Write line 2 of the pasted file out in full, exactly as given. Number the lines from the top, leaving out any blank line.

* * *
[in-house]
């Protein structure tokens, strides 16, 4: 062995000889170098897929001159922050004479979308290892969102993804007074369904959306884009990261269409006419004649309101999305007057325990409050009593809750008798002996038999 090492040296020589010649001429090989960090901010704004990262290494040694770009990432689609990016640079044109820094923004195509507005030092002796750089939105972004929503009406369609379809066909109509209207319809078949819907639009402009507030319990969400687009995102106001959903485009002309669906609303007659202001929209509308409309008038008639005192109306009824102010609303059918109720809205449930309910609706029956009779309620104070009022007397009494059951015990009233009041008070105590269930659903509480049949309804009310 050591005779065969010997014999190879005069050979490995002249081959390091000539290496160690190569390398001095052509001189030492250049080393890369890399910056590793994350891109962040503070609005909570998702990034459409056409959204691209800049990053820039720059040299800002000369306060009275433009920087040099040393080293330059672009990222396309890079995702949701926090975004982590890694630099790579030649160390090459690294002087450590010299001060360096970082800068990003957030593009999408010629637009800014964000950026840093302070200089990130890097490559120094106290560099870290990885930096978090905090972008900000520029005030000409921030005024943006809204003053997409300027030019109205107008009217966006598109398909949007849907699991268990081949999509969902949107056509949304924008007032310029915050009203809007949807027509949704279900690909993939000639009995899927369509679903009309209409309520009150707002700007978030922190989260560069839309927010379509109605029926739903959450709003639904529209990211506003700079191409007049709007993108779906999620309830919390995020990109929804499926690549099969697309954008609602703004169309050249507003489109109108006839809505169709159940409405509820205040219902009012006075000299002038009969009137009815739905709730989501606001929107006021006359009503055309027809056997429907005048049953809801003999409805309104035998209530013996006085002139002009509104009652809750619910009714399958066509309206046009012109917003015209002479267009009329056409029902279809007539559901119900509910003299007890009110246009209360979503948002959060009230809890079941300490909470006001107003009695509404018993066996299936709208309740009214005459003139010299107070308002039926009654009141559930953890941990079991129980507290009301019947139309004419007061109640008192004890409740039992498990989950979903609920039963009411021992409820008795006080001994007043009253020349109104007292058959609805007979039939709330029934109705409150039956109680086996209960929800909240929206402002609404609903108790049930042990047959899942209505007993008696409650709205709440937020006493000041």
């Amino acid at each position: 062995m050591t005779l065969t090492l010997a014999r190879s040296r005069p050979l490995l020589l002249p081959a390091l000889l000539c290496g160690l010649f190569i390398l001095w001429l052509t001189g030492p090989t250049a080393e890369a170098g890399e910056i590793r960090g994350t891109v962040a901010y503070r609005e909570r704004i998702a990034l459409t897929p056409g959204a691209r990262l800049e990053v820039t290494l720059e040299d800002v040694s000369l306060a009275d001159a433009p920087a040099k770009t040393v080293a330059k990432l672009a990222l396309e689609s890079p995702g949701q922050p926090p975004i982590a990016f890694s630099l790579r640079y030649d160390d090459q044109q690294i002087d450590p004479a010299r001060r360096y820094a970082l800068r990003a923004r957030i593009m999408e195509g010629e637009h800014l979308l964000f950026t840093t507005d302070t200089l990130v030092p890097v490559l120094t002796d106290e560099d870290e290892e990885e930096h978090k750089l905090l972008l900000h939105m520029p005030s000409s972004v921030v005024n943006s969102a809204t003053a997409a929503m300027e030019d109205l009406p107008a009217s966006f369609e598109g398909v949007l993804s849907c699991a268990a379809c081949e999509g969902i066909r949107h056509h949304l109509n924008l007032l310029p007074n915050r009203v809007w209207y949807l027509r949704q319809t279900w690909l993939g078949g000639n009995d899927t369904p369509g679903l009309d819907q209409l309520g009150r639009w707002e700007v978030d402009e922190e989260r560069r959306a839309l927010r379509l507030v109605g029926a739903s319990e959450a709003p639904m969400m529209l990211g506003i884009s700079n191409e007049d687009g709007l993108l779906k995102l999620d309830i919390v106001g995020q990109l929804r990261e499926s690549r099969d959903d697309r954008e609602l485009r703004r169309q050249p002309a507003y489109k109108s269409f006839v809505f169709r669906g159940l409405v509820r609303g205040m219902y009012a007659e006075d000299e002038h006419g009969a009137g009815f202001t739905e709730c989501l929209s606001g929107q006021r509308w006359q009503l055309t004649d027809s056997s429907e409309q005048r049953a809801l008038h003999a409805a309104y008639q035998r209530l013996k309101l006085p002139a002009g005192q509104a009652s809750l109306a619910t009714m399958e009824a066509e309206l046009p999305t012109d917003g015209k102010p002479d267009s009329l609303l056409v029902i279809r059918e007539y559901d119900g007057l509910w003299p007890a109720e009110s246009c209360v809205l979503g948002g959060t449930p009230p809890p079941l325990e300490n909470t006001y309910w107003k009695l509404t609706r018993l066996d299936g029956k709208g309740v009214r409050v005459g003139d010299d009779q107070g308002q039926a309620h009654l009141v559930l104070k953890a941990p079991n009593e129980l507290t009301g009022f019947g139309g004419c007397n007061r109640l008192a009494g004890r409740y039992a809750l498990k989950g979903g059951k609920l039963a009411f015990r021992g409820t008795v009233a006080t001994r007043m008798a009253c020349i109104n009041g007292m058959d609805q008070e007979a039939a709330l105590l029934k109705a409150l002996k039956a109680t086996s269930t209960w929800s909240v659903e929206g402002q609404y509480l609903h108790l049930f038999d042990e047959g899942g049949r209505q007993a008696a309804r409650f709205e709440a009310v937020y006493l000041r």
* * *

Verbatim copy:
């Protein structure tokens, strides 16, 4: 062995000889170098897929001159922050004479979308290892969102993804007074369904959306884009990261269409006419004649309101999305007057325990409050009593809750008798002996038999 090492040296020589010649001429090989960090901010704004990262290494040694770009990432689609990016640079044109820094923004195509507005030092002796750089939105972004929503009406369609379809066909109509209207319809078949819907639009402009507030319990969400687009995102106001959903485009002309669906609303007659202001929209509308409309008038008639005192109306009824102010609303059918109720809205449930309910609706029956009779309620104070009022007397009494059951015990009233009041008070105590269930659903509480049949309804009310 050591005779065969010997014999190879005069050979490995002249081959390091000539290496160690190569390398001095052509001189030492250049080393890369890399910056590793994350891109962040503070609005909570998702990034459409056409959204691209800049990053820039720059040299800002000369306060009275433009920087040099040393080293330059672009990222396309890079995702949701926090975004982590890694630099790579030649160390090459690294002087450590010299001060360096970082800068990003957030593009999408010629637009800014964000950026840093302070200089990130890097490559120094106290560099870290990885930096978090905090972008900000520029005030000409921030005024943006809204003053997409300027030019109205107008009217966006598109398909949007849907699991268990081949999509969902949107056509949304924008007032310029915050009203809007949807027509949704279900690909993939000639009995899927369509679903009309209409309520009150707002700007978030922190989260560069839309927010379509109605029926739903959450709003639904529209990211506003700079191409007049709007993108779906999620309830919390995020990109929804499926690549099969697309954008609602703004169309050249507003489109109108006839809505169709159940409405509820205040219902009012006075000299002038009969009137009815739905709730989501606001929107006021006359009503055309027809056997429907005048049953809801003999409805309104035998209530013996006085002139002009509104009652809750619910009714399958066509309206046009012109917003015209002479267009009329056409029902279809007539559901119900509910003299007890009110246009209360979503948002959060009230809890079941300490909470006001107003009695509404018993066996299936709208309740009214005459003139010299107070308002039926009654009141559930953890941990079991129980507290009301019947139309004419007061109640008192004890409740039992498990989950979903609920039963009411021992409820008795006080001994007043009253020349109104007292058959609805007979039939709330029934109705409150039956109680086996209960929800909240929206402002609404609903108790049930042990047959899942209505007993008696409650709205709440937020006493000041």